Same with my grandmother. My boys are a little shy, and sometimes feel uncomfortable when walking in to her house. She starts complaining really loudly the second they walk in the door, "that's o.k,...so and so will give me a kiss, I don't need one from you....". It has always made me so angry. Does she think will make them want to come to her?! It so obviously has the opposite affect.

    My parents always made me give every relative I'd ever seen (no matter how infrequently) a kiss hello and goodbye. It was so ridiculous. I refuse to force my kids to do it. I tell them to please make sure they say hello and be respectful, and they often do give her a quick hug or kiss, but I won't force them.

    Posted by mom2boys January 7, 11 11:09 AM
  1. This is long but I've been in the LW's shoes. I'm willing to bet it's due to the change in childcare arrangements that going to school brought on. My kids did the same thing to my mother, who watched them three days a week until this past September, when my 4-year-old switched to a combination of preschool and daycare and my 6-year-old was in full-day school. Even before the end of the summer, they switched into a "we're too old and cool for this and can't wait to get out of here and get to school" attitude. When I told them that my mom was coming over to watch them after school later in the month (she still helps out on holidays and half-days) they were quite rude and scornful ("SHE's coming over? Oh that stinks, we don't like Mimi tell her to go home. We'll be bad when she's here so that she won't come over again"). They were pretty obnoxious when she was here too but she managed to take it in stride. They are starting to warm back up to her now (and we have spoken to them repeatedly about how they are not allowed to be rude and disrespectful to anyone, especially my mother).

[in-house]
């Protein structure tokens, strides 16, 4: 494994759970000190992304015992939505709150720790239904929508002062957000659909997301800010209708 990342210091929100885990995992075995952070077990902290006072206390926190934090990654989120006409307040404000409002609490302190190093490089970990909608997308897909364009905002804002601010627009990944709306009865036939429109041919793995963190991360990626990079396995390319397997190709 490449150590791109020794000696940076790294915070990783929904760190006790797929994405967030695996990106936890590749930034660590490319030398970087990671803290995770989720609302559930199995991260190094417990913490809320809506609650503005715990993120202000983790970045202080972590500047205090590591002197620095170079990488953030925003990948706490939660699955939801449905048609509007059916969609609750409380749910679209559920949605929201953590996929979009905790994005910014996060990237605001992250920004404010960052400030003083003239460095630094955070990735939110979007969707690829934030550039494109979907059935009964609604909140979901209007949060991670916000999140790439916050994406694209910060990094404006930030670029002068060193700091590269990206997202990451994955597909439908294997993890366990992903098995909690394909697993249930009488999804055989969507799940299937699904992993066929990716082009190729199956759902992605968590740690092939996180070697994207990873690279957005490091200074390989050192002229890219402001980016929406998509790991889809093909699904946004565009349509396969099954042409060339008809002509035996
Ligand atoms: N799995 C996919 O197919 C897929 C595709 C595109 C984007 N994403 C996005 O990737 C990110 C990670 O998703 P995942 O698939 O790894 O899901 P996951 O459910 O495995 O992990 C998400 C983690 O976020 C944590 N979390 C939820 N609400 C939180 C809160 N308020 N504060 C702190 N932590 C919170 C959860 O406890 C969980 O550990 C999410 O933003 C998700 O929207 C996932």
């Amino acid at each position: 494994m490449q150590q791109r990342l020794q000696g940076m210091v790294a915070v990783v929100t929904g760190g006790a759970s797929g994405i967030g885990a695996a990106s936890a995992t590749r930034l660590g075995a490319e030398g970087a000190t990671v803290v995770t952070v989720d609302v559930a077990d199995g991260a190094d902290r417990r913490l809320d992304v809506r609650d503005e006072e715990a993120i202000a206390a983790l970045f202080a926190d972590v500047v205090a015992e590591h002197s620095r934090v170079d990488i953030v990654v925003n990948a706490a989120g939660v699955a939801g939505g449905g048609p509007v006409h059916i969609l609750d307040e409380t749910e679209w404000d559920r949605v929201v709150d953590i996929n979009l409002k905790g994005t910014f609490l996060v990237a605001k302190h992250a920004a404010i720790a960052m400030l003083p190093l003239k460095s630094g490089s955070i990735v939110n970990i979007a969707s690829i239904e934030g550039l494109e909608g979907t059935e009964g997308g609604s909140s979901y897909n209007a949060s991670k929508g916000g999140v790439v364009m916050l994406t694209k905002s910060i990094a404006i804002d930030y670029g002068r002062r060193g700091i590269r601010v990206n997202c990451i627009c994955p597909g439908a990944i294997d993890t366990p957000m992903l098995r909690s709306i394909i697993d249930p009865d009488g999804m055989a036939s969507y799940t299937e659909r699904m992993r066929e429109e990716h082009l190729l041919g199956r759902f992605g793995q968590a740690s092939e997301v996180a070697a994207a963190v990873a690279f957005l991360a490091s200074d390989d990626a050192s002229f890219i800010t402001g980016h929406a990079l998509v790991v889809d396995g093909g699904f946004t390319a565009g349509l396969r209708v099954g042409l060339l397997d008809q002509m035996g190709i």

FWIW, these two also did the same thing when their old, beloved daycare closed suddenly. The older son was starting Kindergarten anyway but the younger had to go to a new daycare. They started talking about how their old daycare was "the bad daycare" with "the mean teachers" and "the bad kids" (none of which was true, it was actually exceptional). I think that casting their prior caregiver in a negative light and convincing themselves that they didn't like the old caregivers anyway helps them to deal with the transition to a new situation. Sort of like when you lose a job that you really liked or get dumped by a significant other and suddenly you convince yourself that the old job/SO wasn't that great after all and that what's new in your life is clearly better.

    In time, my boys have been able to talk about how much they liked their old daycare and how nice the teachers were and how much they miss their friends. It's been over a year, so the wound has healed, allowing them to remember the good without pain. And recently they've been talking about fun things they did at their grandparents' house, like swimming in the pool and going to the park, and their attitude towards my mother has warmed up a lot. So I would emphasize that rudeness is never tolerated but other than that, trust that with the passage of time, if you don't make a big deal out of this, your son and MIL will find their way back to a loving relationship.